The Bee's investigation also found CPS workers whose criminal histories might prevent them from securing jobs in the private sector.

One woman lost her health care job and couldn't find work at restaurants or other businesses following her no-contest plea to felony insurance fraud in 2003. But she was hired at CPS as an office assistant, and only recently left the agency.

In California, the state leaves much of the discretion over who gets hired at CPS agencies to individual counties. Under the state's Welfare and Institutions Code, each county is charged with screening prospective employees "who are expected to have frequent and routine contact with children."

California Department of Justice spokesman Scott Gerber said the department provides criminal background checks for all of the counties' child protective services agencies.

But, Gerber said, some counties request only a state-level check while others ask – and pay more for – a federal-level search. Some counties contract with DOJ to be alerted to subsequent arrests, he said, and some do not.

State-level checks cost a county $32 per person and include subsequent arrest notification; FBI checks run $19 more. DOJ officials said they did not know why a number of counties decline to receive notices that their employees have run afoul with the law.

Agency mum on policies

Sacramento County officials have declined to be interviewed about their policies and practice. They provided only a copy of the countywide background-check policy – last revised in 1988.

In a Feb. 27 e-mail, CPS spokeswoman Laura McCasland did say the county receives subsequent arrest notifications.

In its policy, Sacramento County states that criminal history information will be obtained only for employees where there is a "demonstrable business necessity." That includes employees who have access to county money or where a client relationship exists, as it does with caseworkers.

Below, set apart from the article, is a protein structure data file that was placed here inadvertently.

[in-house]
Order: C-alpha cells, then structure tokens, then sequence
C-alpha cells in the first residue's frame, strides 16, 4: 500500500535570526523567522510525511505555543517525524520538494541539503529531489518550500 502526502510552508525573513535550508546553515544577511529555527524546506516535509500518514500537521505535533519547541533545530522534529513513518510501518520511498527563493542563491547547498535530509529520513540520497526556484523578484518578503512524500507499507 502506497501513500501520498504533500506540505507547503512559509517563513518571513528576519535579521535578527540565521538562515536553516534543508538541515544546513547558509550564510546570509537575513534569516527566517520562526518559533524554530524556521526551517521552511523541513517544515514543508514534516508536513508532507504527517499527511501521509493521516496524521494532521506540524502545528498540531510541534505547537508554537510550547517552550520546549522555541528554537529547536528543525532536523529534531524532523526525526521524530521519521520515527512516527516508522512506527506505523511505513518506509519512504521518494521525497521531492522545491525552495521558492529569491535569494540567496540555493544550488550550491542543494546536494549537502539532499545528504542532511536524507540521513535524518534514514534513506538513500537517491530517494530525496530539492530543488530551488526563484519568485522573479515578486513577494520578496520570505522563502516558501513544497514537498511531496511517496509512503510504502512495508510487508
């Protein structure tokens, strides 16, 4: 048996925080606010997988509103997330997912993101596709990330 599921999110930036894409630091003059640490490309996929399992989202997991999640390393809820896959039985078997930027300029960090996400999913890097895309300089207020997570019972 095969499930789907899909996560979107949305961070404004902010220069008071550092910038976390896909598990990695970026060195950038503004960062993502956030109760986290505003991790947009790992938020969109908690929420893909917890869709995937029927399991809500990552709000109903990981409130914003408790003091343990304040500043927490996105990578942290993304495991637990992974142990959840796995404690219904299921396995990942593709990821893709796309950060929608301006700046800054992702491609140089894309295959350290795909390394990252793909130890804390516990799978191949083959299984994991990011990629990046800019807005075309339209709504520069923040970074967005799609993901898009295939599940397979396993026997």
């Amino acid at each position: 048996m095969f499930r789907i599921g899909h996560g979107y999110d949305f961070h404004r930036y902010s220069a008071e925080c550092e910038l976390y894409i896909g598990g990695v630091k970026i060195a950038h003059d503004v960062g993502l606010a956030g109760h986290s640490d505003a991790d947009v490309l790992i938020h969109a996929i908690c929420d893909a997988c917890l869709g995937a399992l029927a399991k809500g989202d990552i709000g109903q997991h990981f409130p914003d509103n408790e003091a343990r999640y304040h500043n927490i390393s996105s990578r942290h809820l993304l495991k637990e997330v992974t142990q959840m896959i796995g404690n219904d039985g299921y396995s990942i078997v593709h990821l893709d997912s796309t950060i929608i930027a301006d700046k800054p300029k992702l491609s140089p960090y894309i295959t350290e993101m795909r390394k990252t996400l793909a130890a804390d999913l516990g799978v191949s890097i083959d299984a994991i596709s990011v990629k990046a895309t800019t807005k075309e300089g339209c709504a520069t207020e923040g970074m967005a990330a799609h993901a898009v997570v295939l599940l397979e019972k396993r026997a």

CPS has its own list of positions subject to criminal history checks, from office assistants to family service workers to social workers. But the county's policy allows each department discretion to determine whether a conviction can "be disregarded on the basis of mitigating circumstances."

L.A. County's rigorous review

A check with other counties' child protection agencies reveals differing approaches and opinions about what is appropriate – or even legal.

In Los Angeles, all prospective employees of the county's Department of Children and Family Services are fingerprinted and run through the Department of Justice, according to spokeswoman Louise Grasmehr. Employees being promoted are checked again and the department has arranged with the DOJ to be notified of any subsequent arrests of employees.

Grasmehr said that exemptions are made, depending on the nature of the conviction, the time lapsed and the type of job in question. But she said there are "certain egregious convictions that are automatic disqualifiers," among them murder, child abuse and drug sales.